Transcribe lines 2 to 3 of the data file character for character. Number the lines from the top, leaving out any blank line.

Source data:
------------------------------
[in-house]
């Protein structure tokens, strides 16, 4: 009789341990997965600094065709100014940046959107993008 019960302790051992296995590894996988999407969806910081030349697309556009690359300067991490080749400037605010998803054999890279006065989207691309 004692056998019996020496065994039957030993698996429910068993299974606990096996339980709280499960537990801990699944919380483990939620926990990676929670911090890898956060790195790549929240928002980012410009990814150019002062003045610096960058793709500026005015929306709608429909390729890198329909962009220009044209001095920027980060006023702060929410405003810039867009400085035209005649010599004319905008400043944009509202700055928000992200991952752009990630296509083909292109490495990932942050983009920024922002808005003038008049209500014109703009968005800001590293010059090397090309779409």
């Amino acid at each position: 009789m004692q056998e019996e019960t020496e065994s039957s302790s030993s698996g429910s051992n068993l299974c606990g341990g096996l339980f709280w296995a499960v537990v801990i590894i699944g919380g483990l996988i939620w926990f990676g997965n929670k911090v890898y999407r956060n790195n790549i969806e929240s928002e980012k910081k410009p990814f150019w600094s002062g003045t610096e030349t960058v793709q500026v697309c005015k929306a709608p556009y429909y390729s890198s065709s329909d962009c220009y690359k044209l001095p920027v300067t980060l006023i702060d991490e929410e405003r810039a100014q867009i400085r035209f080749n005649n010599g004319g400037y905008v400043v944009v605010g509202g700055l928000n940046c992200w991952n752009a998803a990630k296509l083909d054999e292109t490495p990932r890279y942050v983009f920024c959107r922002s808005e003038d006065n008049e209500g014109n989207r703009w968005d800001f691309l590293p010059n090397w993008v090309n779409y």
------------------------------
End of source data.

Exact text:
């Protein structure tokens, strides 16, 4: 009789341990997965600094065709100014940046959107993008 019960302790051992296995590894996988999407969806910081030349697309556009690359300067991490080749400037605010998803054999890279006065989207691309 004692056998019996020496065994039957030993698996429910068993299974606990096996339980709280499960537990801990699944919380483990939620926990990676929670911090890898956060790195790549929240928002980012410009990814150019002062003045610096960058793709500026005015929306709608429909390729890198329909962009220009044209001095920027980060006023702060929410405003810039867009400085035209005649010599004319905008400043944009509202700055928000992200991952752009990630296509083909292109490495990932942050983009920024922002808005003038008049209500014109703009968005800001590293010059090397090309779409």
């Amino acid at each position: 009789m004692q056998e019996e019960t020496e065994s039957s302790s030993s698996g429910s051992n068993l299974c606990g341990g096996l339980f709280w296995a499960v537990v801990i590894i699944g919380g483990l996988i939620w926990f990676g997965n929670k911090v890898y999407r956060n790195n790549i969806e929240s928002e980012k910081k410009p990814f150019w600094s002062g003045t610096e030349t960058v793709q500026v697309c005015k929306a709608p556009y429909y390729s890198s065709s329909d962009c220009y690359k044209l001095p920027v300067t980060l006023i702060d991490e929410e405003r810039a100014q867009i400085r035209f080749n005649n010599g004319g400037y905008v400043v944009v605010g509202g700055l928000n940046c992200w991952n752009a998803a990630k296509l083909d054999e292109t490495p990932r890279y942050v983009f920024c959107r922002s808005e003038d006065n008049e209500g014109n989207r703009w968005d800001f691309l590293p010059n090397w993008v090309n779409y």